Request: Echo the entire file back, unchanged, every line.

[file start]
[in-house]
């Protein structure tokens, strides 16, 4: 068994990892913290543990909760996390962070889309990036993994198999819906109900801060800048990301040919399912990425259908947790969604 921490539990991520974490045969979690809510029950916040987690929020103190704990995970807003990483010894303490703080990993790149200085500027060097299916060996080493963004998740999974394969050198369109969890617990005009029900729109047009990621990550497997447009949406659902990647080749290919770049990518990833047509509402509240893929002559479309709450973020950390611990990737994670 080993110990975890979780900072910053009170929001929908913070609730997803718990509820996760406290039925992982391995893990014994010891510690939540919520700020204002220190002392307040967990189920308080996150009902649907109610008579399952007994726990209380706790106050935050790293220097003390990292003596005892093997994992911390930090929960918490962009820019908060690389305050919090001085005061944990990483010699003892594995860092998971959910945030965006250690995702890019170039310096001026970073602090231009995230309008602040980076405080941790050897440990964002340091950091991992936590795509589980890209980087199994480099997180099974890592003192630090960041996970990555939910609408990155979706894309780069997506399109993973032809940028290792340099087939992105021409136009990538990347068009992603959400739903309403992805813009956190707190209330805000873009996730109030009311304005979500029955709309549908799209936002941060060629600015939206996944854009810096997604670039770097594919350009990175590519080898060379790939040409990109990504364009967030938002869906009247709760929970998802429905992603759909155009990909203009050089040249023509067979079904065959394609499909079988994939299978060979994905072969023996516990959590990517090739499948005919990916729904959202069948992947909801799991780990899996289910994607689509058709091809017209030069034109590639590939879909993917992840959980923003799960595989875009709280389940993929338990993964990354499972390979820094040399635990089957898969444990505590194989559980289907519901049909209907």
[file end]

[in-house]
């Protein structure tokens, strides 16, 4: 068994990892913290543990909760996390962070889309990036993994198999819906109900801060800048990301040919399912990425259908947790969604 921490539990991520974490045969979690809510029950916040987690929020103190704990995970807003990483010894303490703080990993790149200085500027060097299916060996080493963004998740999974394969050198369109969890617990005009029900729109047009990621990550497997447009949406659902990647080749290919770049990518990833047509509402509240893929002559479309709450973020950390611990990737994670 080993110990975890979780900072910053009170929001929908913070609730997803718990509820996760406290039925992982391995893990014994010891510690939540919520700020204002220190002392307040967990189920308080996150009902649907109610008579399952007994726990209380706790106050935050790293220097003390990292003596005892093997994992911390930090929960918490962009820019908060690389305050919090001085005061944990990483010699003892594995860092998971959910945030965006250690995702890019170039310096001026970073602090231009995230309008602040980076405080941790050897440990964002340091950091991992936590795509589980890209980087199994480099997180099974890592003192630090960041996970990555939910609408990155979706894309780069997506399109993973032809940028290792340099087939992105021409136009990538990347068009992603959400739903309403992805813009956190707190209330805000873009996730109030009311304005979500029955709309549908799209936002941060060629600015939206996944854009810096997604670039770097594919350009990175590519080898060379790939040409990109990504364009967030938002869906009247709760929970998802429905992603759909155009990909203009050089040249023509067979079904065959394609499909079988994939299978060979994905072969023996516990959590990517090739499948005919990916729904959202069948992947909801799991780990899996289910994607689509058709091809017209030069034109590639590939879909993917992840959980923003799960595989875009709280389940993929338990993964990354499972390979820094040399635990089957898969444990505590194989559980289907519901049909209907």